We will never forget the horror of the Calais Jungle. This was a desolate place where vulnerable people lived in appalling squalor. There was no running water – and no sanitation. The only accommodation was rickety shacks. People traffickers roamed free exploiting the desperate people who lived there with false promises of a better life.
Day by day the numbers in the camp grew – they came in the hope of breaking into Britain for a better life. Calais became a migrant magnet. By the summer of 2016, more than 10,000 people were living in the Jungle.
As Dover's border security was stepped up, the traffickers became ever more desperate. They attacked lorries on the roads to Calais. Wielding machetes and chainsaws they chopped down trees and threw them into the road. They wreaked havoc – stopping lorries so migrants could be smuggled into the back. Truckers and tourists were left terrified as burning branches were thrown across the highway, while traffickers revved their chainsaws by the side of the road.
It was chaos. That's why I fought so hard to get rid of the Jungle once and for all. The French authorities finally caved in and in the autumn of 2016 the camp was dismantled. The people of Calais got their town back. We must never allow the Jungle to return. Not just for our security – but to protect vulnerable people from the traffickers seeking to exploit them for the evil trade.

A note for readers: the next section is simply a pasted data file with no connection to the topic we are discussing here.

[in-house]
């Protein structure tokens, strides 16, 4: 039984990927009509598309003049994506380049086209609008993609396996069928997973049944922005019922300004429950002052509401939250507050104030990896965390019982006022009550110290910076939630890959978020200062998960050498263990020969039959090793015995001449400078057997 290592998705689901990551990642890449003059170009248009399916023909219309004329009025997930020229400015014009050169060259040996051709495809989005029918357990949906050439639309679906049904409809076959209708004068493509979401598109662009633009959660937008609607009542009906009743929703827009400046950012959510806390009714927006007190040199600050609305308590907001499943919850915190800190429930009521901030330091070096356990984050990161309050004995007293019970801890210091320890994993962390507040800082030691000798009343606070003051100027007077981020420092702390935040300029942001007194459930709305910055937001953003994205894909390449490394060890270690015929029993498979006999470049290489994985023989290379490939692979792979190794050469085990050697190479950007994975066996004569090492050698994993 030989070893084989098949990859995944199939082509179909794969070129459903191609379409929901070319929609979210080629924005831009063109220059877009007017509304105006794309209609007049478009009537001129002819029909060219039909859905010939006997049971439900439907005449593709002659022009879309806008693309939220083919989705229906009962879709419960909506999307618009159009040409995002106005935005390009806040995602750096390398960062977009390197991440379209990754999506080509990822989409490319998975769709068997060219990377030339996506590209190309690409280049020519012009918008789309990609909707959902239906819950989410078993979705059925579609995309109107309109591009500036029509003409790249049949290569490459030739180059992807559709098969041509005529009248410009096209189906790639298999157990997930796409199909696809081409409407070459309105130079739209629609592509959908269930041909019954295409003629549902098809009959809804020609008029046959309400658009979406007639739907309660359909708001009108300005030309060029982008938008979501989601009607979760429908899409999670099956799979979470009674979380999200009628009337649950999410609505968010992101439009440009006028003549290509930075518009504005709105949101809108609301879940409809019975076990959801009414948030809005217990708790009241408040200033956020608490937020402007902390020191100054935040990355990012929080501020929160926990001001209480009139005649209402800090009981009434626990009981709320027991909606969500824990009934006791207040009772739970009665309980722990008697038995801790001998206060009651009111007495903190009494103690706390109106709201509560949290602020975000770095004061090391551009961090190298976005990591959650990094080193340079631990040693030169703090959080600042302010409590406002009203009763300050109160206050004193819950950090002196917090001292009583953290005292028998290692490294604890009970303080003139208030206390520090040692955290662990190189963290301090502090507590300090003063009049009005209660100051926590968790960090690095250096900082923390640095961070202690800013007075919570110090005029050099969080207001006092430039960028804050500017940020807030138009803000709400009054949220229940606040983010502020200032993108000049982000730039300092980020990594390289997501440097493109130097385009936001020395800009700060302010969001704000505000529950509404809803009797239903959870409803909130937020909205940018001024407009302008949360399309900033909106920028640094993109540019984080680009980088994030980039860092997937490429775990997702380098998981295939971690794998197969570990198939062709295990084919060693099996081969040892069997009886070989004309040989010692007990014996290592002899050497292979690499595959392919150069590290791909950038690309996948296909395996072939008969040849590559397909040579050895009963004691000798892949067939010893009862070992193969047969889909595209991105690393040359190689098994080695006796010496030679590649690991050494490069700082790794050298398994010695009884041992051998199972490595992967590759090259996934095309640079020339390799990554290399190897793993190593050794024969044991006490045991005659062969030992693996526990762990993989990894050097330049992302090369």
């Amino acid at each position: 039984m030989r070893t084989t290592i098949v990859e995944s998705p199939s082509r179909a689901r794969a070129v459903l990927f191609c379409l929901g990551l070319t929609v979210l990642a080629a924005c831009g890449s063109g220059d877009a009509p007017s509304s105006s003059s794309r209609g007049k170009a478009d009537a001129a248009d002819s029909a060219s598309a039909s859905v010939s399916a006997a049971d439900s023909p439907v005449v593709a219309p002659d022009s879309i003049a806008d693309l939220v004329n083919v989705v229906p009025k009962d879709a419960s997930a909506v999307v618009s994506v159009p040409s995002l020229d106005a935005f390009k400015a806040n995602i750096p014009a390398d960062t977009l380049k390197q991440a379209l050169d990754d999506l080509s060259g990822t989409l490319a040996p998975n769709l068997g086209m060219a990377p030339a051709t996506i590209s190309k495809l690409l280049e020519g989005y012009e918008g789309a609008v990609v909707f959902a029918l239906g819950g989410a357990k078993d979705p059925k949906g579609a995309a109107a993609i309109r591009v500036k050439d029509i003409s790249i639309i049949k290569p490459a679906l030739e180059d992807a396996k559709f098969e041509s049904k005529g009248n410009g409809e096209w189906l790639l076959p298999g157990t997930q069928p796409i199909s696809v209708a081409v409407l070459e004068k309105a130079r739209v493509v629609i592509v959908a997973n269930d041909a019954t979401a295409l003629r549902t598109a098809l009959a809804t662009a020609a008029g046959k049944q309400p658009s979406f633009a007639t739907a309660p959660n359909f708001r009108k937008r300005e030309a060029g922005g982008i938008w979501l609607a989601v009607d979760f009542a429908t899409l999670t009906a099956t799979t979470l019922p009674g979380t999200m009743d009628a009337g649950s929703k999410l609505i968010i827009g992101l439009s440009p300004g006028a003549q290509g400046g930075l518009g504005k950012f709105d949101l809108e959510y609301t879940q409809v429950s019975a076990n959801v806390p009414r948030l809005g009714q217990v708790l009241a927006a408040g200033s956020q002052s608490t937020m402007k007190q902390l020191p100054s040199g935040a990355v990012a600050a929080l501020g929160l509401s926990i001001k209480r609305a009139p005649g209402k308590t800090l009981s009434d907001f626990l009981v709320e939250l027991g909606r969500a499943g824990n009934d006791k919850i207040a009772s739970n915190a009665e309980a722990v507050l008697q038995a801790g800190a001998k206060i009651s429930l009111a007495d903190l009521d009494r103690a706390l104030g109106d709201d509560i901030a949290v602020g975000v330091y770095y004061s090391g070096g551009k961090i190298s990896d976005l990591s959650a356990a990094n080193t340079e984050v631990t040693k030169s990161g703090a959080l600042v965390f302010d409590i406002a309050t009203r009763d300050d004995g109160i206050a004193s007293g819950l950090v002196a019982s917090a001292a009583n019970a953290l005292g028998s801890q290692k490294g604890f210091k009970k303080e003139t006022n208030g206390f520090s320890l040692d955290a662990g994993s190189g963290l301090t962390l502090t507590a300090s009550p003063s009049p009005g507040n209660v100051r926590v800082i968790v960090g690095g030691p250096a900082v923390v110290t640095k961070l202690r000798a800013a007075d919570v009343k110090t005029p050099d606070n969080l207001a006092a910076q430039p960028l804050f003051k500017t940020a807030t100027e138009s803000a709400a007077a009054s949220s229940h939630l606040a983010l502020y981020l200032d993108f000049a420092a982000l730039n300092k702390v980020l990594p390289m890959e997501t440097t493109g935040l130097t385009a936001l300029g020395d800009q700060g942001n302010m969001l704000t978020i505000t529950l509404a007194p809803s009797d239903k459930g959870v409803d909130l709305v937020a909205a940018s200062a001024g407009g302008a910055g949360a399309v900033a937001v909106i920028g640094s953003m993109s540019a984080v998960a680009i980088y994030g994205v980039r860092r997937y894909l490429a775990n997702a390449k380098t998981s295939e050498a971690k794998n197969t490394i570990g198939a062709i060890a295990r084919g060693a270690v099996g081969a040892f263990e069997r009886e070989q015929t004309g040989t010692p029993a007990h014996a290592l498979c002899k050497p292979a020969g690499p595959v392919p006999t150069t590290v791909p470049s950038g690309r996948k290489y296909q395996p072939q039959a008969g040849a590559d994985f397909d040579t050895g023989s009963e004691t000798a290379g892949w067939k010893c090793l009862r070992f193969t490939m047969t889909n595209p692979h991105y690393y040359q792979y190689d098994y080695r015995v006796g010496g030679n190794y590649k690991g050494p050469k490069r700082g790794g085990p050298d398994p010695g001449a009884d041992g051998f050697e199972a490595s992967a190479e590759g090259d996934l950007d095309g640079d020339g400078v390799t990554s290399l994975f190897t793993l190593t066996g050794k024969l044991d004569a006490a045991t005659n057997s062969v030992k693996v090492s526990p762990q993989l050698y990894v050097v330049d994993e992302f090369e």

Yet already it seems the lessons of the recent past have already been forgotten by some. One London Labour MP is calling for the UK to take in more migrants from Calais. When we hear about vulnerable people living in harsh conditions, of course our first instinct is to want to help. Yet here at the Dover frontline we know that it will simply make Calais a migrant magnet again – and condemn vulnerable people to appalling conditions and a hellish life once more. We cannot allow that to happen.
Let's not forget what happened after the Prime Minister met French President Emmanuel Macron and agreed to speed up the processing of child migrant applications as part of the so-called Sandhurst Treaty. They did this with the best of intentions – yet the worst of results. Within weeks the number of migrants in Calais doubled. Fresh clashes broke out between rival groups with gunfire and violent brawls. While many adults posed as children seeking to game our compassion.
We must be compassionate – yet we must also send the right message. That we will help the needy in conflict zones, that we will take in vulnerable people from those conflict zones, yet we will not allow people to break into Britain from Calais.
The Calais Jungle brought nothing but misery to thousands of people. We must be resolute in ensuring that it will never return.
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